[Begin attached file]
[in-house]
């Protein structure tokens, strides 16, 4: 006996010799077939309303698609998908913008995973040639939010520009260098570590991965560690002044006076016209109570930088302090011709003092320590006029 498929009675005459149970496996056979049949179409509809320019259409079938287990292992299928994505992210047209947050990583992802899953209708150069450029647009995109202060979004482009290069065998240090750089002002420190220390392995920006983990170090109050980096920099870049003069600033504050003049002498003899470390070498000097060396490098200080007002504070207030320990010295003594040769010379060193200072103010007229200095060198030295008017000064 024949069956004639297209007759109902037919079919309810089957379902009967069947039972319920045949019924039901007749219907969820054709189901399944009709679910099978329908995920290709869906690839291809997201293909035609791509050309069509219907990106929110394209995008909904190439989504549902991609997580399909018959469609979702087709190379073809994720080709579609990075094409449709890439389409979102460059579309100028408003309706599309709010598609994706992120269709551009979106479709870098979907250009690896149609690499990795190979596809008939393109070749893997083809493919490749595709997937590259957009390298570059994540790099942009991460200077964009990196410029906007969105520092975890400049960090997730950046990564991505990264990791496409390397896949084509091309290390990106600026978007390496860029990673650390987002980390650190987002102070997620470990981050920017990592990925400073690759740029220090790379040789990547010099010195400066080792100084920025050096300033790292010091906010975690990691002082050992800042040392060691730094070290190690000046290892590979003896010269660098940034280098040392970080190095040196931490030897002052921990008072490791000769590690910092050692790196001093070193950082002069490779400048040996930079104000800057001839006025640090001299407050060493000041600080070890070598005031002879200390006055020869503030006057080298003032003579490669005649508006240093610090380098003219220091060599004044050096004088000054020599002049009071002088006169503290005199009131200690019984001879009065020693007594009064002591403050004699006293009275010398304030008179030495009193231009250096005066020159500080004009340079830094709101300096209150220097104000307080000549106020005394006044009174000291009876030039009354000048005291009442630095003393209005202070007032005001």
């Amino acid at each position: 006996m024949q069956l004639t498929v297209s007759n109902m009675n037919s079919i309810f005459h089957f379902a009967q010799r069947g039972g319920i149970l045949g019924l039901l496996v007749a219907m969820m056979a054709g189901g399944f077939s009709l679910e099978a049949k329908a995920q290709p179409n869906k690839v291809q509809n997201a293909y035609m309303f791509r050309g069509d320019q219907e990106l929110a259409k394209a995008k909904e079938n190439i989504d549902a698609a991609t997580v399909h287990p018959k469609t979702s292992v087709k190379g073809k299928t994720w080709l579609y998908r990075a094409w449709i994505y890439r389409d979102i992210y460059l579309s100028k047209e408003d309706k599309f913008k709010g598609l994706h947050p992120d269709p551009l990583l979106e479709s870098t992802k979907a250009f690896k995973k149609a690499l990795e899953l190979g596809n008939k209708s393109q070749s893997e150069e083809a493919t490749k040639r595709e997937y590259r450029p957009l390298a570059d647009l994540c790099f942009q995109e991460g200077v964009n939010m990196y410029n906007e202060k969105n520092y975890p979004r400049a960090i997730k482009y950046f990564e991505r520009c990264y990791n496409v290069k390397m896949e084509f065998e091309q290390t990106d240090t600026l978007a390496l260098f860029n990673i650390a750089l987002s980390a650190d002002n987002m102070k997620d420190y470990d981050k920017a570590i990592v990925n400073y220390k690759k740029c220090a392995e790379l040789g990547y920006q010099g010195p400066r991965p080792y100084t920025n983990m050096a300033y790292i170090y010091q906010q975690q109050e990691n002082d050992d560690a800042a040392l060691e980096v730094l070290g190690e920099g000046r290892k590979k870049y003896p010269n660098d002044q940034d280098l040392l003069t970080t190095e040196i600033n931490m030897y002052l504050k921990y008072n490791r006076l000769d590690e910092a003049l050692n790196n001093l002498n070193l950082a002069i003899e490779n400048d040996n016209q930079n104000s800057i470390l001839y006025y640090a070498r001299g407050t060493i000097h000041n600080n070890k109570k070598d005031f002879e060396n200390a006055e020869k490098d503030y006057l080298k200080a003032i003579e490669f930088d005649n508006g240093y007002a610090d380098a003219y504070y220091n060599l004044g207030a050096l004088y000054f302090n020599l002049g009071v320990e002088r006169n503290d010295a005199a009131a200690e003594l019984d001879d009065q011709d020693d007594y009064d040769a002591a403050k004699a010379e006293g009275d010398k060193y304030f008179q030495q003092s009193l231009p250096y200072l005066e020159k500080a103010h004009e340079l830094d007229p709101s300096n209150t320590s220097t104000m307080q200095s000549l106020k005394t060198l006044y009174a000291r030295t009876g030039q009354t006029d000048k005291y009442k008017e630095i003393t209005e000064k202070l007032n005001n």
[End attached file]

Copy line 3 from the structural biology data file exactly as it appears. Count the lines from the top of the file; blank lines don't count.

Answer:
């Amino acid at each position: 006996m024949q069956l004639t498929v297209s007759n109902m009675n037919s079919i309810f005459h089957f379902a009967q010799r069947g039972g319920i149970l045949g019924l039901l496996v007749a219907m969820m056979a054709g189901g399944f077939s009709l679910e099978a049949k329908a995920q290709p179409n869906k690839v291809q509809n997201a293909y035609m309303f791509r050309g069509d320019q219907e990106l929110a259409k394209a995008k909904e079938n190439i989504d549902a698609a991609t997580v399909h287990p018959k469609t979702s292992v087709k190379g073809k299928t994720w080709l579609y998908r990075a094409w449709i994505y890439r389409d979102i992210y460059l579309s100028k047209e408003d309706k599309f913008k709010g598609l994706h947050p992120d269709p551009l990583l979106e479709s870098t992802k979907a250009f690896k995973k149609a690499l990795e899953l190979g596809n008939k209708s393109q070749s893997e150069e083809a493919t490749k040639r595709e997937y590259r450029p957009l390298a570059d647009l994540c790099f942009q995109e991460g200077v964009n939010m990196y410029n906007e202060k969105n520092y975890p979004r400049a960090i997730k482009y950046f990564e991505r520009c990264y990791n496409v290069k390397m896949e084509f065998e091309q290390t990106d240090t600026l978007a390496l260098f860029n990673i650390a750089l987002s980390a650190d002002n987002m102070k997620d420190y470990d981050k920017a570590i990592v990925n400073y220390k690759k740029c220090a392995e790379l040789g990547y920006q010099g010195p400066r991965p080792y100084t920025n983990m050096a300033y790292i170090y010091q906010q975690q109050e990691n002082d050992d560690a800042a040392l060691e980096v730094l070290g190690e920099g000046r290892k590979k870049y003896p010269n660098d002044q940034d280098l040392l003069t970080t190095e040196i600033n931490m030897y002052l504050k921990y008072n490791r006076l000769d590690e910092a003049l050692n790196n001093l002498n070193l950082a002069i003899e490779n400048d040996n016209q930079n104000s800057i470390l001839y006025y640090a070498r001299g407050t060493i000097h000041n600080n070890k109570k070598d005031f002879e060396n200390a006055e020869k490098d503030y006057l080298k200080a003032i003579e490669f930088d005649n508006g240093y007002a610090d380098a003219y504070y220091n060599l004044g207030a050096l004088y000054f302090n020599l002049g009071v320990e002088r006169n503290d010295a005199a009131a200690e003594l019984d001879d009065q011709d020693d007594y009064d040769a002591a403050k004699a010379e006293g009275d010398k060193y304030f008179q030495q003092s009193l231009p250096y200072l005066e020159k500080a103010h004009e340079l830094d007229p709101s300096n209150t320590s220097t104000m307080q200095s000549l106020k005394t060198l006044y009174a000291r030295t009876g030039q009354t006029d000048k005291y009442k008017e630095i003393t209005e000064k202070l007032n005001n």